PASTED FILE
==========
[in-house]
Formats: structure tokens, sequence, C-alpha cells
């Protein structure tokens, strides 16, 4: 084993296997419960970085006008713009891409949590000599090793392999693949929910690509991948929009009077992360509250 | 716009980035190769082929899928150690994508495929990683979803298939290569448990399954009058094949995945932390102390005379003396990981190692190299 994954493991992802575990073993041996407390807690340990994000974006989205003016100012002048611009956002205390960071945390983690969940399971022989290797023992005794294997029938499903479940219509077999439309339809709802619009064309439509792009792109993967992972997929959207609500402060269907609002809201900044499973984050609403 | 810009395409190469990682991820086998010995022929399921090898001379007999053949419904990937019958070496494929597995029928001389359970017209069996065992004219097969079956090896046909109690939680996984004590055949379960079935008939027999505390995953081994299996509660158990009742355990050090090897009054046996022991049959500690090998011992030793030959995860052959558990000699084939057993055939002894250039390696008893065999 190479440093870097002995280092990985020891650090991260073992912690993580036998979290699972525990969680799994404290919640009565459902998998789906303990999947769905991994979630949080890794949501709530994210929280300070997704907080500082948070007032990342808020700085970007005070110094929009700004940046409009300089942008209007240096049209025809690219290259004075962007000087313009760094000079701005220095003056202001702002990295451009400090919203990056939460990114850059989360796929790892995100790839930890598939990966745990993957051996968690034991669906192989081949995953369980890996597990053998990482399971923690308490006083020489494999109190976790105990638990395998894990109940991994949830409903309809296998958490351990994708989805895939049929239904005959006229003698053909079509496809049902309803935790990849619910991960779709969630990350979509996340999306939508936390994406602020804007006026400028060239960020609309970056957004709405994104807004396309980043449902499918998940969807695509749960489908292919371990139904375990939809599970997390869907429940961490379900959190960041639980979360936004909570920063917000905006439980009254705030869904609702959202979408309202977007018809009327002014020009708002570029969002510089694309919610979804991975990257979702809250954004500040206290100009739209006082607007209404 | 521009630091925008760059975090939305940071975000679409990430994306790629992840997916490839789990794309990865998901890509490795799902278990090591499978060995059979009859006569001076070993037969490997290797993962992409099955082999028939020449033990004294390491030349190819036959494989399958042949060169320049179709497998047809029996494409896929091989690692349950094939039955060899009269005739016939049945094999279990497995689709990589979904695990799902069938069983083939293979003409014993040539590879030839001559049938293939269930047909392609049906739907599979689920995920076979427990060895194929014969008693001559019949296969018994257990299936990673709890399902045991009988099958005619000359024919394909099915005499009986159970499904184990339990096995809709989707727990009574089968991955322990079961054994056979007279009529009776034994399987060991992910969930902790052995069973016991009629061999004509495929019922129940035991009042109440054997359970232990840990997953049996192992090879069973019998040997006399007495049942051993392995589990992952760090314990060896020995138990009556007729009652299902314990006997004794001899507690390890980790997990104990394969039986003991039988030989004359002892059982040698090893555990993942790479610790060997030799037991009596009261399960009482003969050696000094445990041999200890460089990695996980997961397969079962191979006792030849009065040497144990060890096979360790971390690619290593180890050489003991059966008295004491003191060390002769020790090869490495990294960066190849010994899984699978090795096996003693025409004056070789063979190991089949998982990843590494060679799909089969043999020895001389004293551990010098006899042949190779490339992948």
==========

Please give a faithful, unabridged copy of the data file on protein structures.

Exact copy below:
[in-house]
Formats: structure tokens, sequence, C-alpha cells
């Protein structure tokens, strides 16, 4: 084993296997419960970085006008713009891409949590000599090793392999693949929910690509991948929009009077992360509250 | 716009980035190769082929899928150690994508495929990683979803298939290569448990399954009058094949995945932390102390005379003396990981190692190299 994954493991992802575990073993041996407390807690340990994000974006989205003016100012002048611009956002205390960071945390983690969940399971022989290797023992005794294997029938499903479940219509077999439309339809709802619009064309439509792009792109993967992972997929959207609500402060269907609002809201900044499973984050609403 | 810009395409190469990682991820086998010995022929399921090898001379007999053949419904990937019958070496494929597995029928001389359970017209069996065992004219097969079956090896046909109690939680996984004590055949379960079935008939027999505390995953081994299996509660158990009742355990050090090897009054046996022991049959500690090998011992030793030959995860052959558990000699084939057993055939002894250039390696008893065999 190479440093870097002995280092990985020891650090991260073992912690993580036998979290699972525990969680799994404290919640009565459902998998789906303990999947769905991994979630949080890794949501709530994210929280300070997704907080500082948070007032990342808020700085970007005070110094929009700004940046409009300089942008209007240096049209025809690219290259004075962007000087313009760094000079701005220095003056202001702002990295451009400090919203990056939460990114850059989360796929790892995100790839930890598939990966745990993957051996968690034991669906192989081949995953369980890996597990053998990482399971923690308490006083020489494999109190976790105990638990395998894990109940991994949830409903309809296998958490351990994708989805895939049929239904005959006229003698053909079509496809049902309803935790990849619910991960779709969630990350979509996340999306939508936390994406602020804007006026400028060239960020609309970056957004709405994104807004396309980043449902499918998940969807695509749960489908292919371990139904375990939809599970997390869907429940961490379900959190960041639980979360936004909570920063917000905006439980009254705030869904609702959202979408309202977007018809009327002014020009708002570029969002510089694309919610979804991975990257979702809250954004500040206290100009739209006082607007209404 | 521009630091925008760059975090939305940071975000679409990430994306790629992840997916490839789990794309990865998901890509490795799902278990090591499978060995059979009859006569001076070993037969490997290797993962992409099955082999028939020449033990004294390491030349190819036959494989399958042949060169320049179709497998047809029996494409896929091989690692349950094939039955060899009269005739016939049945094999279990497995689709990589979904695990799902069938069983083939293979003409014993040539590879030839001559049938293939269930047909392609049906739907599979689920995920076979427990060895194929014969008693001559019949296969018994257990299936990673709890399902045991009988099958005619000359024919394909099915005499009986159970499904184990339990096995809709989707727990009574089968991955322990079961054994056979007279009529009776034994399987060991992910969930902790052995069973016991009629061999004509495929019922129940035991009042109440054997359970232990840990997953049996192992090879069973019998040997006399007495049942051993392995589990992952760090314990060896020995138990009556007729009652299902314990006997004794001899507690390890980790997990104990394969039986003991039988030989004359002892059982040698090893555990993942790479610790060997030799037991009596009261399960009482003969050696000094445990041999200890460089990695996980997961397969079962191979006792030849009065040497144990060890096979360790971390690619290593180890050489003991059966008295004491003191060390002769020790090869490495990294960066190849010994899984699978090795096996003693025409004056070789063979190991089949998982990843590494060679799909089969043999020895001389004293551990010098006899042949190779490339992948």